Finance

Pitcher Partners “mystified” by writ and vows to defend itself in Bill Express case

Engel Schmidl /

Accounting firm Pitcher Partners says it will “vigorously defend” a writ issued by the liquidator of failed payments company Bill Express, which claims the company signed off on financial statements despite them containing inaccuracies.

The controversy over the $250 million collapse follows a string of corporate failures and issues with the insolvency industry. Gunns announced last week it has appointed administrators, while ASIC has warned about more oversight on the industry. Already, this year has seen some controversial cases, including Lend Lease and its announcement regarding accounting irregulatories in subsidiary Abigroup. 

Pitcher Partners has said in a statement it will defend itself against the accusation made by PPB over the collapse, while PPB says the financial statements in question were used by bankers and suppliers to back up the business.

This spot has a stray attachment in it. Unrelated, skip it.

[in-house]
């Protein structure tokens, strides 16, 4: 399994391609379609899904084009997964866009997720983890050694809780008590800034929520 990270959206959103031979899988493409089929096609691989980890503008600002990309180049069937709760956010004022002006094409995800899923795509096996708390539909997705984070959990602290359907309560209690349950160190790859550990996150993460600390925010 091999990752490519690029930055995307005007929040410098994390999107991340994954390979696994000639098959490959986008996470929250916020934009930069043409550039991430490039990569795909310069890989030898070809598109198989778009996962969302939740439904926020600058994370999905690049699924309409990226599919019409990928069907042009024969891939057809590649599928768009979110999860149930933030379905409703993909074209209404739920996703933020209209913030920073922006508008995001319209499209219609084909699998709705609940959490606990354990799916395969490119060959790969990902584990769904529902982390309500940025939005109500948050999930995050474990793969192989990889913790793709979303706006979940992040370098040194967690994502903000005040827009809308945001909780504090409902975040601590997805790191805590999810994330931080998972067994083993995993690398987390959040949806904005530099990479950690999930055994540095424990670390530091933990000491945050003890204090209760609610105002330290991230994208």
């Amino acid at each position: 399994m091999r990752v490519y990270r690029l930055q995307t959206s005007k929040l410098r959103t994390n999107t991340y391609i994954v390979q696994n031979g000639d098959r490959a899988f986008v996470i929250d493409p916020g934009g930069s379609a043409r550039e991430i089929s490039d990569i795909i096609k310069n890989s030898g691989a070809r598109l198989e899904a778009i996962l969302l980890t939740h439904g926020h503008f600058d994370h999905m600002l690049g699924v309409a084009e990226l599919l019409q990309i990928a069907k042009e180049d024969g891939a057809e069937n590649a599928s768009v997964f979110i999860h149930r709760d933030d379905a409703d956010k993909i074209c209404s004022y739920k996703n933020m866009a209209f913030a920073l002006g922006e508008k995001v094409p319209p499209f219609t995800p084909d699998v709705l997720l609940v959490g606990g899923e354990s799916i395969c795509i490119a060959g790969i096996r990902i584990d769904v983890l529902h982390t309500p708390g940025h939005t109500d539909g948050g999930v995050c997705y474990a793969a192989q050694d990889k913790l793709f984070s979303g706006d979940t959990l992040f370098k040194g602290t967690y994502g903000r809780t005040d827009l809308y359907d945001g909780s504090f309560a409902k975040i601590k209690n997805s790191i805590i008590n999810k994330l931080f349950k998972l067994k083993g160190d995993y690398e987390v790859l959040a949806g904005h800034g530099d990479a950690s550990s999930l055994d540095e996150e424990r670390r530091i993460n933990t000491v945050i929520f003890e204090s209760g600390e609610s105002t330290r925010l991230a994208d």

“Pitcher Partners is mystified at the appearance of the writ, which was issued within days of the expiry of a six-year period provided for in the statute of limitations.”

“The writ was issued in September 2011 but not served on Pitcher Partners until 27 September 2012, shortly prior to its expiry.”

Pitcher Partners also said the Australian Securities and Investment Commission and Australian Competition and Consumer Commission have “conducted extensive investigations” with no mention of any wrongdoing.

PPB said in its legal claim the 2005 Bill Express financial report should have reported the company sustained a loss of at least $41 million, and also reportedly says the kiosks the company provided to newsagents weren’t stated properly in the report as well.

As a result, PPB suggests the auditors breached their directors’ duties and did not use reasonable skill and care.

It is only the latest controversy in the ongoing Bill Express debacle.

The company collapsed in 2008, but the pain has continued for several executives. In 2010, one director was charged by ASIC in the Federal Court including accusations of falsifying accounts.

He was found guilty and fined in July.

Then in 2011, ASIC banned founder Ian Christiansen from managing a corporation for five years.

The company provided payment solutions for businesses, with about 14,000 outlets across the country.

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